Net Worth: $800 million
Source of Wealth: Oil
Residences: San Marino, Bel Air and Pasadena
About 60 members
The Whittier family has one priority charity.
The family set up its own foundation in 1955 that gives large contributions to medical research and education. Over the past 43 years, it has given money to USC, UCLA, Caltech, Childrens Hospital Los Angeles and the Doheny Eye Institute, to name a few.
Members of the Whittier family also set up the I Have A Dream Foundation in Los Angeles, which gives out college scholarships and works to prevent at-risk kids from dropping out of school.
Linda Blinkenberg, a long-time family friend and director of the Whittier Family Foundation in South Pasadena, said the family is firmly committed to philanthropic projects. But the Whittiers like to do it all in secrecy. The family shuns any publicity.
"The family members like to keep a very low profile," said Blinkenberg. "They do not want or need to get credit for their community work."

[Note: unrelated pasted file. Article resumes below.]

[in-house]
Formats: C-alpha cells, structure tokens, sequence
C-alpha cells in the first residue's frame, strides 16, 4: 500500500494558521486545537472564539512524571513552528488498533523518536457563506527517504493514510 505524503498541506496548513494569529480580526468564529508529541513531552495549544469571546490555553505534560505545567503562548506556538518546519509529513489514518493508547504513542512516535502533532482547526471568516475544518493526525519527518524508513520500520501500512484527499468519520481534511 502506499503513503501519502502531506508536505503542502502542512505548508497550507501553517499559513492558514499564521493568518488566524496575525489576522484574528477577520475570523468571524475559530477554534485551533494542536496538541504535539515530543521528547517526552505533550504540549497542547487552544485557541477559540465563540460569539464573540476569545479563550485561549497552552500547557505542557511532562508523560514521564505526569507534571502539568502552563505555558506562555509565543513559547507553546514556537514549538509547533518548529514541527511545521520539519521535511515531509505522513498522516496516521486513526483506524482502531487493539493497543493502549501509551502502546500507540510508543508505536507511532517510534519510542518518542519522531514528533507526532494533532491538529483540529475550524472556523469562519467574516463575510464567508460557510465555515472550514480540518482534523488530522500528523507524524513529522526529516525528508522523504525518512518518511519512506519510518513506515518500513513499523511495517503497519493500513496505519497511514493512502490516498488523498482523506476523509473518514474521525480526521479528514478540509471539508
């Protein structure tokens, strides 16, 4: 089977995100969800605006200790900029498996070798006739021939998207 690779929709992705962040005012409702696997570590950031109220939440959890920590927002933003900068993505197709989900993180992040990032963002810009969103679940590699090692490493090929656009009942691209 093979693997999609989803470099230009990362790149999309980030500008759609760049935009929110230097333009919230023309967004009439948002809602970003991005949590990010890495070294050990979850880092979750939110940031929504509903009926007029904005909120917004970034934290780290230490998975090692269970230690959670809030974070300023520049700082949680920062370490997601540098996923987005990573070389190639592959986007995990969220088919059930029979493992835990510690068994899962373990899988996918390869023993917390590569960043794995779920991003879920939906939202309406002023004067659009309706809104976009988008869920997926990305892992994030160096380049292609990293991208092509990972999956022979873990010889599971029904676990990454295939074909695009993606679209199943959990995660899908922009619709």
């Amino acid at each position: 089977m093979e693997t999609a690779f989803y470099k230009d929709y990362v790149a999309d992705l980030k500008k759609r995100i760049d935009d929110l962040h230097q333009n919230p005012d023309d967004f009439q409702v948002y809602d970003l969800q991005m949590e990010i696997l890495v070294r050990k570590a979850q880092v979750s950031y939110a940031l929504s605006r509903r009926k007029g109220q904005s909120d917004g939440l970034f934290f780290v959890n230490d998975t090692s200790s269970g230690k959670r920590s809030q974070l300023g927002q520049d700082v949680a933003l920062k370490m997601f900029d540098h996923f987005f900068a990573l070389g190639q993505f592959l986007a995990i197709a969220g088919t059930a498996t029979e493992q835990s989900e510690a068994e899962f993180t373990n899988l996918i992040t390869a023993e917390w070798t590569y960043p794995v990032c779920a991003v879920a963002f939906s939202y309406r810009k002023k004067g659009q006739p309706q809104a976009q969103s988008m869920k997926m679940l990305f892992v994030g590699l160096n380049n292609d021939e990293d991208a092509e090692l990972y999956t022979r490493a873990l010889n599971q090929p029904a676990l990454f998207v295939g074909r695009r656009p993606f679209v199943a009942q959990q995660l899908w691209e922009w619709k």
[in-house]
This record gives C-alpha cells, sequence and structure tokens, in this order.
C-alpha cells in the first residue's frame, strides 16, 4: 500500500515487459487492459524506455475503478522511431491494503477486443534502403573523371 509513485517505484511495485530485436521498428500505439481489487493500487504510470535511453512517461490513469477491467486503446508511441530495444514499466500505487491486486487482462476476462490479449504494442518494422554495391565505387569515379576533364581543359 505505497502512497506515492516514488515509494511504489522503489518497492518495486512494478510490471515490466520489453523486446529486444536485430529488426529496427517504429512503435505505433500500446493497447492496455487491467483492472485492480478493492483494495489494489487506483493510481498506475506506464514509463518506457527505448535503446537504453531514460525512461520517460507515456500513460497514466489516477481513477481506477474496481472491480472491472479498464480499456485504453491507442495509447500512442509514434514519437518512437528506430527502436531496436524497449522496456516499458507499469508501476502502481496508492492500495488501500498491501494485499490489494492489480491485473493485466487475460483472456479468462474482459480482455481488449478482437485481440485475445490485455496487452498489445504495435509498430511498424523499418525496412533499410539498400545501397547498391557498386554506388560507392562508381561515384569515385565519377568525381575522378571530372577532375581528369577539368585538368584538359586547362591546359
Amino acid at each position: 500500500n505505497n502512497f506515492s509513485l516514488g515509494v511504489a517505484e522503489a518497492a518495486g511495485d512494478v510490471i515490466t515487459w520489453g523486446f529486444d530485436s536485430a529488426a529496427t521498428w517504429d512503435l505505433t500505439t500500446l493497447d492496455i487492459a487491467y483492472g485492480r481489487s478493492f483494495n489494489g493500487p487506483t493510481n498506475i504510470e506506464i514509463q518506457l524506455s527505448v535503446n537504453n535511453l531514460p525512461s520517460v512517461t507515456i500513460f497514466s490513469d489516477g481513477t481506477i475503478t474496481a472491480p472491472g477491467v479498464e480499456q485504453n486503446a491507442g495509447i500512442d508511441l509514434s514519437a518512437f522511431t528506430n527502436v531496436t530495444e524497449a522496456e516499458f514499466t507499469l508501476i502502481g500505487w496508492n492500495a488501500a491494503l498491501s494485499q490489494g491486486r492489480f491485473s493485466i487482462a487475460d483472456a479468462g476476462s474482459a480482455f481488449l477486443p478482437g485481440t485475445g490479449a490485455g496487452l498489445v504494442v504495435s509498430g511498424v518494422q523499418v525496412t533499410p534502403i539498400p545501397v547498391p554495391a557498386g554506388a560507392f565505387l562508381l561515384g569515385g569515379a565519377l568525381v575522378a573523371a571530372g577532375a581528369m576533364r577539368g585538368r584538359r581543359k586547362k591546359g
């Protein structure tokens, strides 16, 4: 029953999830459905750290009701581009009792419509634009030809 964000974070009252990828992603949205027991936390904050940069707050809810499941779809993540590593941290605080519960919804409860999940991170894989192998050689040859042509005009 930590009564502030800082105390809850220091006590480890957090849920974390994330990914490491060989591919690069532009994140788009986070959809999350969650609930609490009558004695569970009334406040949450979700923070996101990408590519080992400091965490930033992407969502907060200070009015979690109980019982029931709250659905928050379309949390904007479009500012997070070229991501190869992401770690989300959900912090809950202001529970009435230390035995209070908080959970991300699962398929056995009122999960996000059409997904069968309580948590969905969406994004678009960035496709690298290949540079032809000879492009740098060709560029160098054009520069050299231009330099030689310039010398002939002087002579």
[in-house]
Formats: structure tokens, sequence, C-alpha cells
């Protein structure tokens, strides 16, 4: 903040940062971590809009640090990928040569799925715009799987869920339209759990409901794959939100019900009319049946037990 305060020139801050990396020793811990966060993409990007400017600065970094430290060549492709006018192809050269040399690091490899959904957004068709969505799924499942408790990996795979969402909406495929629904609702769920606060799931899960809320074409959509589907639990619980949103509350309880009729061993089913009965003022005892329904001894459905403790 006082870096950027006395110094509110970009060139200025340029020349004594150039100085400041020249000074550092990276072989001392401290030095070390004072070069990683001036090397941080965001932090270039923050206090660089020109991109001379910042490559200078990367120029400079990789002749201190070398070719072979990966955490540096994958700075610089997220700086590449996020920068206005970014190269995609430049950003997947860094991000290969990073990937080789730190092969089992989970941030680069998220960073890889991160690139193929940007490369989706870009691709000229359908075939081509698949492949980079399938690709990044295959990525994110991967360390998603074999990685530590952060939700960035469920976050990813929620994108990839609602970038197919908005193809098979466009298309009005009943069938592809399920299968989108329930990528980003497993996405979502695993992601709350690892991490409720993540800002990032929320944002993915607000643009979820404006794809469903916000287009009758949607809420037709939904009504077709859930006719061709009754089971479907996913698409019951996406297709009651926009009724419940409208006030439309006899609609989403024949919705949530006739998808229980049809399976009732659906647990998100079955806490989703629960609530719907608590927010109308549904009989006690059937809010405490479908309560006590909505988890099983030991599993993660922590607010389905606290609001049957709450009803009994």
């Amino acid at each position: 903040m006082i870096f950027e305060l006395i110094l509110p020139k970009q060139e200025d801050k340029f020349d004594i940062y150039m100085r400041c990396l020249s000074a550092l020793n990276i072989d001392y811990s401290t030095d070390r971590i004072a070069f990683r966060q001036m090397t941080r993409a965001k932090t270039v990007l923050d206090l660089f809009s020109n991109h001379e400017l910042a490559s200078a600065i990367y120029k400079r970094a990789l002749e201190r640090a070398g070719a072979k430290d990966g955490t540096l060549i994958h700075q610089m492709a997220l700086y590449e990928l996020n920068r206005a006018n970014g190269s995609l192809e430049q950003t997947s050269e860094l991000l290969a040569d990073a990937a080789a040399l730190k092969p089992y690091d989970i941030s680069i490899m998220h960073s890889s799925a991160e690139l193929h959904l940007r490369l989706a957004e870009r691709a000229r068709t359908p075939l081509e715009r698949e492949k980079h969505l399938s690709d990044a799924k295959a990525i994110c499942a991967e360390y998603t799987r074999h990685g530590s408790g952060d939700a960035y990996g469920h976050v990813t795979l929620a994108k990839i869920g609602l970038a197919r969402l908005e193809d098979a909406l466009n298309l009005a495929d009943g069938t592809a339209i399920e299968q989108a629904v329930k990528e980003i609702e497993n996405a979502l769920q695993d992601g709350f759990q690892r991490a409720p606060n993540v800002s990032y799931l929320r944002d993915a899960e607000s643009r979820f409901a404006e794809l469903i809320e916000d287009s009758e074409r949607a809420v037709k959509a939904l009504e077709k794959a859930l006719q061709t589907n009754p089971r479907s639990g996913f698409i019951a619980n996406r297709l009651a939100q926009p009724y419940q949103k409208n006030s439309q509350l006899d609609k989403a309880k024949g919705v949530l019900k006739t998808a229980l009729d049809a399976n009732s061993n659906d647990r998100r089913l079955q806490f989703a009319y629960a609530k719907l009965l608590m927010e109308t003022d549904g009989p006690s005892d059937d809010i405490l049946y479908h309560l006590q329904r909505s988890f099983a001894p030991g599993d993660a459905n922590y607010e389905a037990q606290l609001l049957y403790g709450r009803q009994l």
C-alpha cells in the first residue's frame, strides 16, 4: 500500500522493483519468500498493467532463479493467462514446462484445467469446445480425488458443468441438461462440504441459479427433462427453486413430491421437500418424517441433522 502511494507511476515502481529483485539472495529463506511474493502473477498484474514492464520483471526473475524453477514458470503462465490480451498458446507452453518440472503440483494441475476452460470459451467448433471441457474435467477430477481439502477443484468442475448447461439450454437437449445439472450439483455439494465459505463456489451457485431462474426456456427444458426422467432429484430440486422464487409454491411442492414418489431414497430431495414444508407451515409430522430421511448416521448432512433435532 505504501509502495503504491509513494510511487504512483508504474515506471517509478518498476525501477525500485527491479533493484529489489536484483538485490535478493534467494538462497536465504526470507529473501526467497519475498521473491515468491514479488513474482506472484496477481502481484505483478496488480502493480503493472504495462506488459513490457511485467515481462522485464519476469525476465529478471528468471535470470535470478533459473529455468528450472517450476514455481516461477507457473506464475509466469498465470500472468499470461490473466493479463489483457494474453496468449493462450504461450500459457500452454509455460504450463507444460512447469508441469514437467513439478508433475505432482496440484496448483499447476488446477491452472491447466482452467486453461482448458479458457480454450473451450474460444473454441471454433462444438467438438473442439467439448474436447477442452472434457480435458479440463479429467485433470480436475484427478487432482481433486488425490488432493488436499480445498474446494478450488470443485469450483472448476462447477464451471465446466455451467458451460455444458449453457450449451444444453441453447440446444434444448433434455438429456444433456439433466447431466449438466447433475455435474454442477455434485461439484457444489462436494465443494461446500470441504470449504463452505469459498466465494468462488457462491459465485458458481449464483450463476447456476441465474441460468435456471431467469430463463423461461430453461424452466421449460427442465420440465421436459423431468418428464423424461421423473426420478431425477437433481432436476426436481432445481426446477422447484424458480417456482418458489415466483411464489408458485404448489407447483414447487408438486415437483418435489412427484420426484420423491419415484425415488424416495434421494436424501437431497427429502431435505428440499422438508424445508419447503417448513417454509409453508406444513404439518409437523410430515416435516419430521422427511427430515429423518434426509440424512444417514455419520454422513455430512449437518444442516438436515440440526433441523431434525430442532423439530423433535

Some family members have even gone as far as avoiding having their home addresses printed on driver's licenses.
The Whittiers are descendants of Mercios H. Whittier, who co-founded Belridge Oil in 1911. Whittier bought an option on property in Bakersfield after oil was discovered seeping from the ground. Whittier stayed president of Belridge until 1925.
Two family members sold their shares in the 1930s to Texaco and Mobil. Then in 1979, the Whittier, Green and Buck families sold out to Shell for $3.6 billion; at the time, it was the biggest takeover ever. The families netted about $475 million.
Often the family is mistakenly associated with the town of Whittier, home to former President Richard Nixon. There is no connection; the town was named after the poet John Greenleaf Whittier.
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